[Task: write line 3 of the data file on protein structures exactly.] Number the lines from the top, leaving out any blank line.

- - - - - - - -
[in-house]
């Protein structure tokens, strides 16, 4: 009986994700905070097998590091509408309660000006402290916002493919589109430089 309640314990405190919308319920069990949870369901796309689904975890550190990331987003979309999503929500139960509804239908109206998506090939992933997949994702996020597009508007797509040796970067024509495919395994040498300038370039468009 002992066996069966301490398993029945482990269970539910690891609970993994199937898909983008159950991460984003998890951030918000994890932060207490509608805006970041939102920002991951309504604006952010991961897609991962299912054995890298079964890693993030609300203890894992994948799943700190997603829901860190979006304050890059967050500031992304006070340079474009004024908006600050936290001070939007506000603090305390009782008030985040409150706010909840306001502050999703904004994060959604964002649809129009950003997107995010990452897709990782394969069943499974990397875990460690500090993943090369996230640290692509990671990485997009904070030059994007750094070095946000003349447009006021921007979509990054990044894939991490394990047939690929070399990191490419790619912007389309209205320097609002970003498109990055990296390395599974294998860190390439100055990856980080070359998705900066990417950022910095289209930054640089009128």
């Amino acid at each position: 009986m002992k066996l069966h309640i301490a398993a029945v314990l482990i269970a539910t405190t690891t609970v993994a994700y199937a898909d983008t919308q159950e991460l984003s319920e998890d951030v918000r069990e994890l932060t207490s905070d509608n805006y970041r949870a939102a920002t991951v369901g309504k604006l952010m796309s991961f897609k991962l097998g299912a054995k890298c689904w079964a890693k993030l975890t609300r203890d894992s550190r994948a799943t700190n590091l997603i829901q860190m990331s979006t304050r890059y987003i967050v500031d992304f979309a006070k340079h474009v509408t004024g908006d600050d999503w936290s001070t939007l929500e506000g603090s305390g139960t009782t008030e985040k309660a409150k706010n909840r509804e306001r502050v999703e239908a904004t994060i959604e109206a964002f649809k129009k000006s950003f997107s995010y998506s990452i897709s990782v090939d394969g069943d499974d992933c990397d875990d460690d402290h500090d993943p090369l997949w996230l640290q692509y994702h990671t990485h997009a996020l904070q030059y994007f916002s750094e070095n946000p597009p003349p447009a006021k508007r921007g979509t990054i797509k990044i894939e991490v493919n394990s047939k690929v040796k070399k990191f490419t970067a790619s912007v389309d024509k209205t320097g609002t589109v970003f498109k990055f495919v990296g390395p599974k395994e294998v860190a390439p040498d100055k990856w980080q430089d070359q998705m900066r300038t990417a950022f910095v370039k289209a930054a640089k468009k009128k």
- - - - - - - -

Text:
């Amino acid at each position: 009986m002992k066996l069966h309640i301490a398993a029945v314990l482990i269970a539910t405190t690891t609970v993994a994700y199937a898909d983008t919308q159950e991460l984003s319920e998890d951030v918000r069990e994890l932060t207490s905070d509608n805006y970041r949870a939102a920002t991951v369901g309504k604006l952010m796309s991961f897609k991962l097998g299912a054995k890298c689904w079964a890693k993030l975890t609300r203890d894992s550190r994948a799943t700190n590091l997603i829901q860190m990331s979006t304050r890059y987003i967050v500031d992304f979309a006070k340079h474009v509408t004024g908006d600050d999503w936290s001070t939007l929500e506000g603090s305390g139960t009782t008030e985040k309660a409150k706010n909840r509804e306001r502050v999703e239908a904004t994060i959604e109206a964002f649809k129009k000006s950003f997107s995010y998506s990452i897709s990782v090939d394969g069943d499974d992933c990397d875990d460690d402290h500090d993943p090369l997949w996230l640290q692509y994702h990671t990485h997009a996020l904070q030059y994007f916002s750094e070095n946000p597009p003349p447009a006021k508007r921007g979509t990054i797509k990044i894939e991490v493919n394990s047939k690929v040796k070399k990191f490419t970067a790619s912007v389309d024509k209205t320097g609002t589109v970003f498109k990055f495919v990296g390395p599974k395994e294998v860190a390439p040498d100055k990856w980080q430089d070359q998705m900066r300038t990417a950022f910095v370039k289209a930054a640089k468009k009128k």